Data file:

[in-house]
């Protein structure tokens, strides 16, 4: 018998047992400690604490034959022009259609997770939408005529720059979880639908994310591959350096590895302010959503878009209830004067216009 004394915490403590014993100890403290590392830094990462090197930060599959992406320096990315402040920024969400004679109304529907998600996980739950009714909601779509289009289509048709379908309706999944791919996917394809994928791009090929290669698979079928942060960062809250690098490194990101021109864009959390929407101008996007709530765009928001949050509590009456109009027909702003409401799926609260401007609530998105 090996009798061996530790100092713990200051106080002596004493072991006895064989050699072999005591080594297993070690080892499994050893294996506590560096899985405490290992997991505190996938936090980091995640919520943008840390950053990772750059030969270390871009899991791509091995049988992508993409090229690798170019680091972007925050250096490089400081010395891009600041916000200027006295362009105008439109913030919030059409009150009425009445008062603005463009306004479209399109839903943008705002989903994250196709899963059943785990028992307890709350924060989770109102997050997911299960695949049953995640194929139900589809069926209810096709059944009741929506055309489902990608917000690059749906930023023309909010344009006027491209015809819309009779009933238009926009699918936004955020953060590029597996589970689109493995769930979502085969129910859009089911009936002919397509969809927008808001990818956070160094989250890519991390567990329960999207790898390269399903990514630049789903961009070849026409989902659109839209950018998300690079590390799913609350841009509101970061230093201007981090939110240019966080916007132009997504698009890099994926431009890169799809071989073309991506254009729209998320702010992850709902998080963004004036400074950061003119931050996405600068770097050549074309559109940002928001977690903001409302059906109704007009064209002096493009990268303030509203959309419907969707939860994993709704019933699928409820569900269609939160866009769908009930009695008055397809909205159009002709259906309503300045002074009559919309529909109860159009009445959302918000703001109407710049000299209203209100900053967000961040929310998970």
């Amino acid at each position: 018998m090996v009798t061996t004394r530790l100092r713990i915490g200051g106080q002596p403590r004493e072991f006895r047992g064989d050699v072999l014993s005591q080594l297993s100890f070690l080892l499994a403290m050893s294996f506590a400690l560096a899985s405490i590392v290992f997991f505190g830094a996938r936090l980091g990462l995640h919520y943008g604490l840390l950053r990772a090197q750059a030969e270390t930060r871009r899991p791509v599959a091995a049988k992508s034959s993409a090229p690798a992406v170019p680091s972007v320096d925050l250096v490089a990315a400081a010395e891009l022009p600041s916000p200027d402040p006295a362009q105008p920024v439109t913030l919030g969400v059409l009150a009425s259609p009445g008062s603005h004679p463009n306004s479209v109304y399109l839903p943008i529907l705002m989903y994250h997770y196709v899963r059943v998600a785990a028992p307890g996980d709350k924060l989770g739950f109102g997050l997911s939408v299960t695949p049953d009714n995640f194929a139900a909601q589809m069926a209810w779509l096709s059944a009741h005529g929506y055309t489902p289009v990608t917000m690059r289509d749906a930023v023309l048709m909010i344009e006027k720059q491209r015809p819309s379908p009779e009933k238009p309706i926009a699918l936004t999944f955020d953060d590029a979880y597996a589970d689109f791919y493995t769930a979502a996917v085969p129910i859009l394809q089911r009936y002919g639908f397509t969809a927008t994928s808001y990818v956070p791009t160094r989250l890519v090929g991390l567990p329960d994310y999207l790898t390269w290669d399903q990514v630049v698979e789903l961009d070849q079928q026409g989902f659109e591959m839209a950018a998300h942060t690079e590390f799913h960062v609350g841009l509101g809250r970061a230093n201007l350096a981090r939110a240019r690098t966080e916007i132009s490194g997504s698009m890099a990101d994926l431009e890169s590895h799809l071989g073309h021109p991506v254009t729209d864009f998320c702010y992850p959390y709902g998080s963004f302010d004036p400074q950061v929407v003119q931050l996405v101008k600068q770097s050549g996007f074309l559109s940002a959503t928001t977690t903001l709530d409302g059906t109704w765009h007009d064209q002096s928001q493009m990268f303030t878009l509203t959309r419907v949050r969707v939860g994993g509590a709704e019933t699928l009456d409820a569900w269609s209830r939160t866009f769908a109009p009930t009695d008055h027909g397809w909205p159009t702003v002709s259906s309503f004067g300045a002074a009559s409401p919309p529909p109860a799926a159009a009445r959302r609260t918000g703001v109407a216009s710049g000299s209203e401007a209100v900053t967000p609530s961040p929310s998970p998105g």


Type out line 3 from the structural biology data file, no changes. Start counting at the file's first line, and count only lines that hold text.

């Amino acid at each position: 018998m090996v009798t061996t004394r530790l100092r713990i915490g200051g106080q002596p403590r004493e072991f006895r047992g064989d050699v072999l014993s005591q080594l297993s100890f070690l080892l499994a403290m050893s294996f506590a400690l560096a899985s405490i590392v290992f997991f505190g830094a996938r936090l980091g990462l995640h919520y943008g604490l840390l950053r990772a090197q750059a030969e270390t930060r871009r899991p791509v599959a091995a049988k992508s034959s993409a090229p690798a992406v170019p680091s972007v320096d925050l250096v490089a990315a400081a010395e891009l022009p600041s916000p200027d402040p006295a362009q105008p920024v439109t913030l919030g969400v059409l009150a009425s259609p009445g008062s603005h004679p463009n306004s479209v109304y399109l839903p943008i529907l705002m989903y994250h997770y196709v899963r059943v998600a785990a028992p307890g996980d709350k924060l989770g739950f109102g997050l997911s939408v299960t695949p049953d009714n995640f194929a139900a909601q589809m069926a209810w779509l096709s059944a009741h005529g929506y055309t489902p289009v990608t917000m690059r289509d749906a930023v023309l048709m909010i344009e006027k720059q491209r015809p819309s379908p009779e009933k238009p309706i926009a699918l936004t999944f955020d953060d590029a979880y597996a589970d689109f791919y493995t769930a979502a996917v085969p129910i859009l394809q089911r009936y002919g639908f397509t969809a927008t994928s808001y990818v956070p791009t160094r989250l890519v090929g991390l567990p329960d994310y999207l790898t390269w290669d399903q990514v630049v698979e789903l961009d070849q079928q026409g989902f659109e591959m839209a950018a998300h942060t690079e590390f799913h960062v609350g841009l509101g809250r970061a230093n201007l350096a981090r939110a240019r690098t966080e916007i132009s490194g997504s698009m890099a990101d994926l431009e890169s590895h799809l071989g073309h021109p991506v254009t729209d864009f998320c702010y992850p959390y709902g998080s963004f302010d004036p400074q950061v929407v003119q931050l996405v101008k600068q770097s050549g996007f074309l559109s940002a959503t928001t977690t903001l709530d409302g059906t109704w765009h007009d064209q002096s928001q493009m990268f303030t878009l509203t959309r419907v949050r969707v939860g994993g509590a709704e019933t699928l009456d409820a569900w269609s209830r939160t866009f769908a109009p009930t009695d008055h027909g397809w909205p159009t702003v002709s259906s309503f004067g300045a002074a009559s409401p919309p529909p109860a799926a159009a009445r959302r609260t918000g703001v109407a216009s710049g000299s209203e401007a209100v900053t967000p609530s961040p929310s998970p998105g």